Community vs. clique: that what it’s all about (cue the Hokey-Pokey).

  5. Meg, Bill, Tim: you’ve all put your finger on exactly what I was thinking about when this came up on Unfogged earlier. There are plenty of “amateur” blogs–where the blog isn’t a paying gig, isn’t the obsessive center of one’s life, isn’t formally tied to one’s profession–that seem to be able to come and go, and yet they’ve sailed past the three-year mark and keep going. What is it that allows those blogs’ creators to maintain their balance? Probably nothing more or less than the fact that blogging is the way to do something we’ve always done: write e-mails, communicate with friends far and near, create discussions in an ad hoc and informal way. If that’s what it’s all about, then the blog doesn’t have to be a daily burden, doesn’t have to require the attention that MB described it requiring, any more than staying in touch with one family or keeping notes on a reading project has to.

  6. back40 says:

    Back in the old B.S. days you seemed to have a wider range. Have your interests narrowed or is it just that you don’t want to step too far outside your domain on your own blog? Or something else?

    I ask because it seems like that would enlarge the room, and because IMO that’s when you were at your best. I could almost see the wheels turning, slipping then gripping. It was the process that was most valuable and it is when engaging new material or navigating uncertain terrain that the process was most visible.

    I know that was a private, protected place. A less threatening environment in many ways since there were rules to limit exposure to the world. But I think that you could publish every word you ever said there and not diminish yourself.

  7. Joey Headset says:

    This is interesting… I think my site has escaped this bloggy life-cycle. My “blog” hasn’t devolved into schtick. It was conceived as schtick and so it shall remain. Furthermore, my site was initially met with total indifference, and continues to receive little to no reaction from anyone. So far as I can tell, this baby is built to last.

    Unless this medication finally kicks in.

  8. Look, Berube’s a drummer, so I can’t help but read his lines about repetition and repetitiveness and about no longer pushing the form as anything more than an elaborate joke. But maybe that’s why he’s stopping the blog–no one can tell when he’s being serious any more! I was convinced he was joking about “the last throes” of the blog until a couple of days ago, to tell the truth.

    My own solution to the “getting locked into a voice/persona” thing is to have different blogs for different purposes. One to get a wider audience for dueling columns I (used to) do in the local paper with a colleague on a two-week cycle; one for primary-specialization work that I try to write every day on; and one for fun that I contribute to whenever I feel like.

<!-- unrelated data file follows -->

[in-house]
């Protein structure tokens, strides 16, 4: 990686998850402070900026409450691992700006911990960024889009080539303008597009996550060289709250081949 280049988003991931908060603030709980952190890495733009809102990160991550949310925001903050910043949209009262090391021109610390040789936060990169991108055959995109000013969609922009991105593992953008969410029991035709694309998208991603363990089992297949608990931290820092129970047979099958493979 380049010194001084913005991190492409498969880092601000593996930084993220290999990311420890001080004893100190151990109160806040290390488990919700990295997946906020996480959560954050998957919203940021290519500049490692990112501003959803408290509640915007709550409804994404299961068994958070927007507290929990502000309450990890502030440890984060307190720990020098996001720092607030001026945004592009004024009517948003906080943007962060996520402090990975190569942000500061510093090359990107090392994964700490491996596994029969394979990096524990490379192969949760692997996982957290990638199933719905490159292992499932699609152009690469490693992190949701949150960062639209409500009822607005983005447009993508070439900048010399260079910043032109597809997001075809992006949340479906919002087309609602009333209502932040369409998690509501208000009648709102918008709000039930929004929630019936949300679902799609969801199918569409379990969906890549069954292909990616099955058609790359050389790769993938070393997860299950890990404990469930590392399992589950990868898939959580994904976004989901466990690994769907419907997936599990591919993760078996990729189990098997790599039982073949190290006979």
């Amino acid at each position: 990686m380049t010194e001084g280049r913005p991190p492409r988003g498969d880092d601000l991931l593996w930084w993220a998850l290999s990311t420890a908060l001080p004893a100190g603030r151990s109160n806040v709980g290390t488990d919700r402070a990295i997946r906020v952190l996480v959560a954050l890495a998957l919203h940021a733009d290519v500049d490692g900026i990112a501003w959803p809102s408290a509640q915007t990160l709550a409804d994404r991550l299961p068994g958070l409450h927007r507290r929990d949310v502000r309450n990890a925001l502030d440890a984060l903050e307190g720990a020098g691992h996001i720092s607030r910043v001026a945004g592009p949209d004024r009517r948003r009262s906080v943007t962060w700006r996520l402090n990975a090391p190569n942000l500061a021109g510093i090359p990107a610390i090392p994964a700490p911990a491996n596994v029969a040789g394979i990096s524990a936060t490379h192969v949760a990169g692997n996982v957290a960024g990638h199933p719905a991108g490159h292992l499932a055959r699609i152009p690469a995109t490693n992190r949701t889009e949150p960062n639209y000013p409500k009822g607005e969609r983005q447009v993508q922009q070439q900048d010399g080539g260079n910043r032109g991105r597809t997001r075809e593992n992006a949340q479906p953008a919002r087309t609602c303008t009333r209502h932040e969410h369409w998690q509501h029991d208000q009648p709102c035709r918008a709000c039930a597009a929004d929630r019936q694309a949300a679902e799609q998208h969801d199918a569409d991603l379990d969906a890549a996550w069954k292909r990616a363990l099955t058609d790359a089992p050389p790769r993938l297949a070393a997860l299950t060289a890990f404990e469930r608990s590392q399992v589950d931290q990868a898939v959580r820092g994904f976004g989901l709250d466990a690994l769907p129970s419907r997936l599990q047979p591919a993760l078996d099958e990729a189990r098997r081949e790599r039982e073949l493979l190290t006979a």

I think people have come to expect you to always be the voice of reason here, so why not create a pseudonymous blog for fun and for yourself? If it’s good, people will read it. And if they figure out it’s you, the pseudonym should encourage them to keep it to themselves. Bitch Ph.D. semi-outed herself at MLA, but she’s still asking bloggers to stick with the pseudonym.

    Or, if you like the audience you’ve built, let ’em know your more professional blogging is headed elsewhere, and those who stay should expect the blog to live up to its title more….

    What I’m trying to say is, don’t you go stopping too!

  9. Timothy Burke says:

    Gary, on Brainstorms I think it was partly that I was replying in many cases to what other people said, so to some extent the topics I wrote on were generated by other people’s interests or statements.

    I do feel a bit constrained here not to shoot my mouth off about every single thing that catches my eye, partly because on some issues I don’t have opinions that are in any way different than the norm. I don’t think the world needs one more blogger repeating the conventional wisdom on Nancy Pelosi’s latest plan or what have you.

    One thing I think I will write about more here is popular culture, though.

  10. I think some of the aspects of the institutionalization of blogging are actually kind of cool. In literature, the appearance of period based group blogs like The Long 18th and In the Middle (Medieval studies) seems like an interesting development.

    In one way at least this development might seem sad — in the past you’ve talked about the need for academics to break out of only writing within their narrow subspecialties (and I’ve agreed with you), and this new emphasis might suggest that people aren’t doing that as much. But what’s notable about those two blogs at least is that their authors aren’t limiting themselves at all to narrow discussions. And they’re actually pretty exciting to read.

    Perhaps academic blogging has moved past the “I’m rebelling against mind-deadening disciplinarity” to a new kind of space. It’s more conventional in some ways, but I find I’m learning from my blog-colleagues more now that I’m arguing with them less about fundamentals.

    BTW I think pop culture is definitely a good release from hyper-blogo-self-importance-itis. Your review of “Hellboy,” for instance, made me go see it — I would have skipped it otherwise — and I haven’t seen as much of that here lately. (Maybe it’s just been a down year for quirky “B” action flicks based on comics and/or video games)

  11. Timothy Burke says:

    I actually agree that those kind of specialized blogs are a very good thing, not sad at all. I think this is a point that many have made about blogs, that those which successfully specialize themselves around a topical area achieve a kind of stability and solidity that ego-blogs like this one may not.

  12. Doug says:

    And the blog discussions remain open to an interested but non-academic (or at least non-institutionalized academic) audience in a way that discussions in printed journals and professional mailing lists are not. That still seems a good thing.